Sixty-nine years ago, at 8:15 in the morning on August 6, the first atomic bomb exploded over Hiroshima. Three days later, another bomb was dropped on Nagasaki. Estimates vary as to the number of people who died in those blasts, but the figure of at least 130,000 deaths for Hiroshima seems to be generally accepted, with another 70,000 for Nagasaki as of surveys conducted in November 1945.
With the anniversaries of those events have come many news and comment stories in the press. But how best to put the bombings into perspective, especially after so much time has passed? The problem—to loosely paraphrase Joseph Stalin, no stranger to death on an industrial scale—is that “one death is a tragedy, while a million deaths is a statistic.” (This is particularly true when dealing with dry analytical reports about security, which inevitably use phrases like “collateral damage,” “kilotons,” and “battlefield scenarios”—masking the fact that there are large numbers of very real human lives involved on the receiving end of a nuclear weapon.)
Consequently, some of the most powerful and compelling articles about the atomic bombing bring things back to the individual, dealing with just a single person and the most intimate, small details of his or her life at the moment of the bombing, as shown in this BBC multimedia piece on Hiroshima survivor Shinji Mikamo. For example, after the blast, while looking through the ruins of his family home, Mikamo found his father’s watch, which had stopped at precisely 8:15 am. In Mikamo’s words: “The unimaginable intense heat that reached several thousand degrees Fahrenheit from the blast had fused the shadows of the hands into the face of the timepiece, slightly displaced, leaving distinct marks where the hands had been at the moment of the explosion. It was enough to clearly see the exact moment the watch stopped.”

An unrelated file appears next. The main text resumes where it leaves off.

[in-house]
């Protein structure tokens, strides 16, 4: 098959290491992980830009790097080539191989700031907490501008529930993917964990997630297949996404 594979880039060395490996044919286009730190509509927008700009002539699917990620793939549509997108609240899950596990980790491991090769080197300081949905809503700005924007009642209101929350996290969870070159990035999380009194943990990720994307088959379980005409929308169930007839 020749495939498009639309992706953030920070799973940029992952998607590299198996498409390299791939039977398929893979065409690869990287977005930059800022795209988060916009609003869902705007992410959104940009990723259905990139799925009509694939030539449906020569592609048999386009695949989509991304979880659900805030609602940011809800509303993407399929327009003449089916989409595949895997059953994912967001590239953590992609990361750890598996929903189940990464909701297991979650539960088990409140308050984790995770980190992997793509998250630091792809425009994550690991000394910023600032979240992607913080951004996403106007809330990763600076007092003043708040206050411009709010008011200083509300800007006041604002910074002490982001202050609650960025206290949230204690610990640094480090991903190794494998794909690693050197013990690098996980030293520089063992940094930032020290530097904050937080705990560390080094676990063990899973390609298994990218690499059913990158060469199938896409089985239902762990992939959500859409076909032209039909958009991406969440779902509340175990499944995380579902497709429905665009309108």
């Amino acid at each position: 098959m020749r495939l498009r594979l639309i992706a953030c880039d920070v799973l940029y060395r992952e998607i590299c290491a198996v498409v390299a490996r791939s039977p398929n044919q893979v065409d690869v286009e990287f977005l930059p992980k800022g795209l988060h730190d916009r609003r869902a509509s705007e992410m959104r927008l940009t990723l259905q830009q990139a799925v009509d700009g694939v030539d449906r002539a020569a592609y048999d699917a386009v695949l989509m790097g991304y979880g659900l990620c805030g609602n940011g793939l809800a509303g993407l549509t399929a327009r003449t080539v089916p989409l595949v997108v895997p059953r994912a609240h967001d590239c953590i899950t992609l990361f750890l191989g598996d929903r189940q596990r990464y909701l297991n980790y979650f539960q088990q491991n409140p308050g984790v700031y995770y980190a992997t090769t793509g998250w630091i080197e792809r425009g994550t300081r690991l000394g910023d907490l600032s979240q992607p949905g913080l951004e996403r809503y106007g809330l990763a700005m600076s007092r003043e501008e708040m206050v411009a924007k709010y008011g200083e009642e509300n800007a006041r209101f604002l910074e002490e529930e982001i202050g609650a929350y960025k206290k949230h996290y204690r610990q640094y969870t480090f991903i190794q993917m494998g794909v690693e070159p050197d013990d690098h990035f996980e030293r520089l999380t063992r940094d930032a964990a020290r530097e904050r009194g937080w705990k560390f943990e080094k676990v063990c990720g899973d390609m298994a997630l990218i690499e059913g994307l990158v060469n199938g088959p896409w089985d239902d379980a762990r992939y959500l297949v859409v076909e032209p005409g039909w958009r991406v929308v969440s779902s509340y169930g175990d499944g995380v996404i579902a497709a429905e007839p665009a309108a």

Other articles, such as this one in the Washington Post, tried a different approach to bring home the horror of the blasts. It focuses on a large and well-known symbol of the bombing: the dome of a concrete-and-steel structure that was one of the few buildings to survive the atomic blast in 1945. Now known as the Hiroshima Peace Memorial, the building has become the epicenter of yearly memorials and services to remember the victims. Through the use of the article’s slide show, readers can see the dome as it looked immediately after the blast, and again over the years, until today. The memorial itself contains a museum with artifacts, exhibitions, and first-person survivor, or hibakusha, accounts.
There is something about seeing or hearing something first-hand, on-site; it really makes an impression. Knowing this, the mayor of Hiroshima asked leaders of nuclear-armed nations to see for themselves atomic bomb-scarred cities. “If you do, you will be convinced that nuclear weapons are an absolute evil that must no longer be allowed to exist,” Kazumi Matsui was quoted as saying by ABC News.